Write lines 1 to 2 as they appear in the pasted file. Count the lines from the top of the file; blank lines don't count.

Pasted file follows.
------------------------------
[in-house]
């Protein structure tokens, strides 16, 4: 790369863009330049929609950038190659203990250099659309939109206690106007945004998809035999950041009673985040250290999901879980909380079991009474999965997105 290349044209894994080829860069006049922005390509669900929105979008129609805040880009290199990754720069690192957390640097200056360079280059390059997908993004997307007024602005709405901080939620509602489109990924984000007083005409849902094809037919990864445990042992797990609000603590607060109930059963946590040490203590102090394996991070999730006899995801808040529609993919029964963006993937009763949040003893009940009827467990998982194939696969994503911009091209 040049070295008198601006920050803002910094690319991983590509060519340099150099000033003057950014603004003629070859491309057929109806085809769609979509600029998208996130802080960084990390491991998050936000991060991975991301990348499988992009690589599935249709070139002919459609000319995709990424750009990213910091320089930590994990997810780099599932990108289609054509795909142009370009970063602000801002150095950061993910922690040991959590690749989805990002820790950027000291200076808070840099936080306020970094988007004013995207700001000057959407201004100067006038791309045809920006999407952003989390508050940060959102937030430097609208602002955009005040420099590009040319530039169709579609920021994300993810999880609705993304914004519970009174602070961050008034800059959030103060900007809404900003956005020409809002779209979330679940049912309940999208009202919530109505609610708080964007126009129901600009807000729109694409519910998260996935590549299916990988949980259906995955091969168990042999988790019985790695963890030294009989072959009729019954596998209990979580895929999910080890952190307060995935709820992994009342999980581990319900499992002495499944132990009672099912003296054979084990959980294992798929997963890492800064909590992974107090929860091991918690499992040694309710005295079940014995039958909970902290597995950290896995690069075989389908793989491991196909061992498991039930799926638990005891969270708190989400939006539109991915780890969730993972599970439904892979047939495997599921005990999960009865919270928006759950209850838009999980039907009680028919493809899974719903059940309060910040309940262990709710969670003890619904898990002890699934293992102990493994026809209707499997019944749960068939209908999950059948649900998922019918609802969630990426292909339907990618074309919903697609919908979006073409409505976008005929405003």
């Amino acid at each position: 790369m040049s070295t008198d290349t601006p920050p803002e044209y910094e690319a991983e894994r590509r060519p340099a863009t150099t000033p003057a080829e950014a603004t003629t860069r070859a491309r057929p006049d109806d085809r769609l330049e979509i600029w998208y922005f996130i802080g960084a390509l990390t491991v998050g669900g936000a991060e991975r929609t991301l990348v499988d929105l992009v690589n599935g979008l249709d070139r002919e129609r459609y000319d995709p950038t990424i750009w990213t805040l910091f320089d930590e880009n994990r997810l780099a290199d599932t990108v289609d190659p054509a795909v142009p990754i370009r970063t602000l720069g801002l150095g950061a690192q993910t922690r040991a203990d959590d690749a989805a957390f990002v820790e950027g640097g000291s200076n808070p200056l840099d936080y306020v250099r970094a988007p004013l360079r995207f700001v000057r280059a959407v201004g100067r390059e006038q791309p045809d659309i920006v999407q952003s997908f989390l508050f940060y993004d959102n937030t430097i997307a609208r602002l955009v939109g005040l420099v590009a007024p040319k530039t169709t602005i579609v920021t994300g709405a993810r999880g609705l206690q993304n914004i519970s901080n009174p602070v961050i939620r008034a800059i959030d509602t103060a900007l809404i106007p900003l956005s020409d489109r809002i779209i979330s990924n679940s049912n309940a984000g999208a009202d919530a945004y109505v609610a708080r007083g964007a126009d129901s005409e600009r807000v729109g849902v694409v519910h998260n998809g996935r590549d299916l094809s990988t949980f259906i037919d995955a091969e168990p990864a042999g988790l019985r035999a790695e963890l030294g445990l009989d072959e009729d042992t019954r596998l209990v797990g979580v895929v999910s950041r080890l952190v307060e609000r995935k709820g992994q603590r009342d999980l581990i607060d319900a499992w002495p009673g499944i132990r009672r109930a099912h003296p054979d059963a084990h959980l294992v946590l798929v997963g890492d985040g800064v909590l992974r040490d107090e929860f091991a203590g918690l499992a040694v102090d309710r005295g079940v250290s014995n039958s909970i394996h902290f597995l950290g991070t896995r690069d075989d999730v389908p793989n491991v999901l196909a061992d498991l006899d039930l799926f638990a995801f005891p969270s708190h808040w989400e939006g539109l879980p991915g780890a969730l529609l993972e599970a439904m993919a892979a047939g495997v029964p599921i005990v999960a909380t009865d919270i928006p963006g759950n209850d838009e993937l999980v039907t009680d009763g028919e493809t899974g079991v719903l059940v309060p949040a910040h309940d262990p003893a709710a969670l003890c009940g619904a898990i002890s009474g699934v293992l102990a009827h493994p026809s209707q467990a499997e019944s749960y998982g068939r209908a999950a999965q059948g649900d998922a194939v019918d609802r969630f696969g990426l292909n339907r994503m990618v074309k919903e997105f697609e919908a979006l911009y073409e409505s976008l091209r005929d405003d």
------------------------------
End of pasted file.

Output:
[in-house]
């Protein structure tokens, strides 16, 4: 790369863009330049929609950038190659203990250099659309939109206690106007945004998809035999950041009673985040250290999901879980909380079991009474999965997105 290349044209894994080829860069006049922005390509669900929105979008129609805040880009290199990754720069690192957390640097200056360079280059390059997908993004997307007024602005709405901080939620509602489109990924984000007083005409849902094809037919990864445990042992797990609000603590607060109930059963946590040490203590102090394996991070999730006899995801808040529609993919029964963006993937009763949040003893009940009827467990998982194939696969994503911009091209 040049070295008198601006920050803002910094690319991983590509060519340099150099000033003057950014603004003629070859491309057929109806085809769609979509600029998208996130802080960084990390491991998050936000991060991975991301990348499988992009690589599935249709070139002919459609000319995709990424750009990213910091320089930590994990997810780099599932990108289609054509795909142009370009970063602000801002150095950061993910922690040991959590690749989805990002820790950027000291200076808070840099936080306020970094988007004013995207700001000057959407201004100067006038791309045809920006999407952003989390508050940060959102937030430097609208602002955009005040420099590009040319530039169709579609920021994300993810999880609705993304914004519970009174602070961050008034800059959030103060900007809404900003956005020409809002779209979330679940049912309940999208009202919530109505609610708080964007126009129901600009807000729109694409519910998260996935590549299916990988949980259906995955091969168990042999988790019985790695963890030294009989072959009729019954596998209990979580895929999910080890952190307060995935709820992994009342999980581990319900499992002495499944132990009672099912003296054979084990959980294992798929997963890492800064909590992974107090929860091991918690499992040694309710005295079940014995039958909970902290597995950290896995690069075989389908793989491991196909061992498991039930799926638990005891969270708190989400939006539109991915780890969730993972599970439904892979047939495997599921005990999960009865919270928006759950209850838009999980039907009680028919493809899974719903059940309060910040309940262990709710969670003890619904898990002890699934293992102990493994026809209707499997019944749960068939209908999950059948649900998922019918609802969630990426292909339907990618074309919903697609919908979006073409409505976008005929405003």